Piranesi: Architecture of the Imagination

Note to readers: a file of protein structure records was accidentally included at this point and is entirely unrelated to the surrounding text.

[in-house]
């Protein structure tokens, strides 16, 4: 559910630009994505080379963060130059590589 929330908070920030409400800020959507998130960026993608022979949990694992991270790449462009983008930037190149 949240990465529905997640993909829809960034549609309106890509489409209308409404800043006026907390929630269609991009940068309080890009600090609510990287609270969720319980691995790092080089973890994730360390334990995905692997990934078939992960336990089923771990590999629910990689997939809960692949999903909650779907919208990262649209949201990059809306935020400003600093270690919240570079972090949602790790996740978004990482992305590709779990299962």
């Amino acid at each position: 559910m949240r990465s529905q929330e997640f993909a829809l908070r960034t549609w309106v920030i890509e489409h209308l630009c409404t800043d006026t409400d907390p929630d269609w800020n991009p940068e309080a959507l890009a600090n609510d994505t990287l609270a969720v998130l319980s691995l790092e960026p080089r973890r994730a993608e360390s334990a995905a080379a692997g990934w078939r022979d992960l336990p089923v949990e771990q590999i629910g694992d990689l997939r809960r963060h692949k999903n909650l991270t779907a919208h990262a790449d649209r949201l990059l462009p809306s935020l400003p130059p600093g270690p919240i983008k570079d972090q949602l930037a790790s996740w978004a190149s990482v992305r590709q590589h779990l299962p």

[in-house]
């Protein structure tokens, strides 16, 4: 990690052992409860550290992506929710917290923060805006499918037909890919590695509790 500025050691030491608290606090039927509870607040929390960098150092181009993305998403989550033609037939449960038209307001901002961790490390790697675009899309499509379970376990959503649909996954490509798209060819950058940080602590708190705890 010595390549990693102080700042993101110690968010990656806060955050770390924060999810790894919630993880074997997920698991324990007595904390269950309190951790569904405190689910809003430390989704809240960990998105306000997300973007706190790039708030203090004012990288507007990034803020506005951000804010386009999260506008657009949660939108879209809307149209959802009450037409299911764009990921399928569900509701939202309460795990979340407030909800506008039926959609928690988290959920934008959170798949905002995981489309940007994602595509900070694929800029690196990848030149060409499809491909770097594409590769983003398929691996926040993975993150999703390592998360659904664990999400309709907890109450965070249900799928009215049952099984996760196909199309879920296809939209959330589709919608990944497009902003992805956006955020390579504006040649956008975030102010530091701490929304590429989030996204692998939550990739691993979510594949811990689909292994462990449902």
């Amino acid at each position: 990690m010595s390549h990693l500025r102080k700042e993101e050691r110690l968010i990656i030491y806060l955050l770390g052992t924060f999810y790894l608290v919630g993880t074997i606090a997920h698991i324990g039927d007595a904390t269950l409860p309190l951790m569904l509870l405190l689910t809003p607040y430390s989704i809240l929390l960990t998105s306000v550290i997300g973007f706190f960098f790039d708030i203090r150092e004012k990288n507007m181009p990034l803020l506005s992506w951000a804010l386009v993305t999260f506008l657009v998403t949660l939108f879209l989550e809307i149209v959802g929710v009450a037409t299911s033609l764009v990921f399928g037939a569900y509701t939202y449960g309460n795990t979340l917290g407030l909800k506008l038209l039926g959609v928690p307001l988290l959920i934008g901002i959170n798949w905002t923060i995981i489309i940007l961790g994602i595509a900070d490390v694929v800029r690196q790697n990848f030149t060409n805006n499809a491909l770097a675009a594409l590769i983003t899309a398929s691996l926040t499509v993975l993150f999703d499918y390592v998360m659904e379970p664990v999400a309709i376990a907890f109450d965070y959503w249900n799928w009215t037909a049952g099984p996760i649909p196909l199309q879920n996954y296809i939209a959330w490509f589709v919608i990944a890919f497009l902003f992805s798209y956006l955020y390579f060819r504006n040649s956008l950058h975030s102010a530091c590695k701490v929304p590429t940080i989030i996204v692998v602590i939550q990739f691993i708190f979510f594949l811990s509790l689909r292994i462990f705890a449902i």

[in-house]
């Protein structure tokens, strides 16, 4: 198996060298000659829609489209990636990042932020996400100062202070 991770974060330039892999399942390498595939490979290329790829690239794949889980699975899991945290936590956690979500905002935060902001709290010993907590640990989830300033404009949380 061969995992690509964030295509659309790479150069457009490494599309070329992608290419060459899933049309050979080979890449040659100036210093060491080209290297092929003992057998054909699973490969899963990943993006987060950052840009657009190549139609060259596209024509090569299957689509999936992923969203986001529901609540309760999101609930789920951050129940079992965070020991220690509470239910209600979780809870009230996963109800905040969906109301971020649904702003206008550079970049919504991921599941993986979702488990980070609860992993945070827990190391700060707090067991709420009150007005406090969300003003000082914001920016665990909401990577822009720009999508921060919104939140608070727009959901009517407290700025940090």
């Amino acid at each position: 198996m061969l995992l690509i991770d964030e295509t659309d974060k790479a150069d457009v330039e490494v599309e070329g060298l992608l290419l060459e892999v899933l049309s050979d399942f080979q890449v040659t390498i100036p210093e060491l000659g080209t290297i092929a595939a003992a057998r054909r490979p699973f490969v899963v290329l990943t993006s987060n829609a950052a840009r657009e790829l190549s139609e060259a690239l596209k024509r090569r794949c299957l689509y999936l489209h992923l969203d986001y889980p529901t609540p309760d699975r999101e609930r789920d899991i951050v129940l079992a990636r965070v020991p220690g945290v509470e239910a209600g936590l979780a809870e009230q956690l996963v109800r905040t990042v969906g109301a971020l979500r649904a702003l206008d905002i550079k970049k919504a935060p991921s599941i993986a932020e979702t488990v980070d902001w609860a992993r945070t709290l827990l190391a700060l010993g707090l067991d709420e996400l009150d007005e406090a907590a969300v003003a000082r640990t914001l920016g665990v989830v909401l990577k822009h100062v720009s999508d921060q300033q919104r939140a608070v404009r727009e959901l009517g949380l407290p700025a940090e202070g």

Piranesi: Architecture of the Imagination, a selection of etchings by Venetian-born printmaker Giovanni Battista Piranesi (1720–1778), from the Santa Barbara Museum of Art’s collection is currently on view in the Ridley-Tree Gallery. Piranesi, a printmaker, architect, and antiquarian, produced thousands of printed books and participated in archaeological excavations. Through fantastical sweeping vistas and soaring spaces, Piranesi sought to create an affective experience that would strike awe and admiration into antiquarians and intellectuals around Europe. The awe-inspiring nature of Piranesi’s sublime structures aided in attracting travelers to the Grand Tour, a pilgrimage to see famous classical antiquities in person popular among 18th-century European intellectuals. Piranesi did not draw entirely from the caprices of his imagination, however, but often manipulated real landscapes, represented unreal structures based on existing architecture, or drew from his experience with set design in the theater. Piranesi saw his imaginative structures as a way to argue for the superiority of ancient Rome over all other architectural eras and restore Rome to its former glory.